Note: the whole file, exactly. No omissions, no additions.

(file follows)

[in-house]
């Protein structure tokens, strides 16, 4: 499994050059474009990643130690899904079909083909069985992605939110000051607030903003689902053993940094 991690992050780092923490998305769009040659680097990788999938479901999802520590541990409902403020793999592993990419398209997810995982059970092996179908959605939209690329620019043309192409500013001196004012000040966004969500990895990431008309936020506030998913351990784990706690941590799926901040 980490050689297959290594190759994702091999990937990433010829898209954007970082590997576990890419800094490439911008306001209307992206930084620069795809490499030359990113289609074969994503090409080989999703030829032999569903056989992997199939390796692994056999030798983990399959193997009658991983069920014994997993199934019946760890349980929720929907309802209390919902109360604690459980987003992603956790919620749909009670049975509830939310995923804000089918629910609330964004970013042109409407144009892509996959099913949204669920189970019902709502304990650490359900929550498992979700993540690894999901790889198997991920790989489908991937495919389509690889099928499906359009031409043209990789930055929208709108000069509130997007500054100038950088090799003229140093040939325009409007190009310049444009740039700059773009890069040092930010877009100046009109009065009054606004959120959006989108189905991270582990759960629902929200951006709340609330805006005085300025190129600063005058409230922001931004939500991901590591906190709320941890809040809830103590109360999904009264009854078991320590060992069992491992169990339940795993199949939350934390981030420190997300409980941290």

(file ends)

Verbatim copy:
[in-house]
């Protein structure tokens, strides 16, 4: 499994050059474009990643130690899904079909083909069985992605939110000051607030903003689902053993940094 991690992050780092923490998305769009040659680097990788999938479901999802520590541990409902403020793999592993990419398209997810995982059970092996179908959605939209690329620019043309192409500013001196004012000040966004969500990895990431008309936020506030998913351990784990706690941590799926901040 980490050689297959290594190759994702091999990937990433010829898209954007970082590997576990890419800094490439911008306001209307992206930084620069795809490499030359990113289609074969994503090409080989999703030829032999569903056989992997199939390796692994056999030798983990399959193997009658991983069920014994997993199934019946760890349980929720929907309802209390919902109360604690459980987003992603956790919620749909009670049975509830939310995923804000089918629910609330964004970013042109409407144009892509996959099913949204669920189970019902709502304990650490359900929550498992979700993540690894999901790889198997991920790989489908991937495919389509690889099928499906359009031409043209990789930055929208709108000069509130997007500054100038950088090799003229140093040939325009409007190009310049444009740039700059773009890069040092930010877009100046009109009065009054606004959120959006989108189905991270582990759960629902929200951006709340609330805006005085300025190129600063005058409230922001931004939500991901590591906190709320941890809040809830103590109360999904009264009854078991320590060992069992491992169990339940795993199949939350934390981030420190997300409980941290």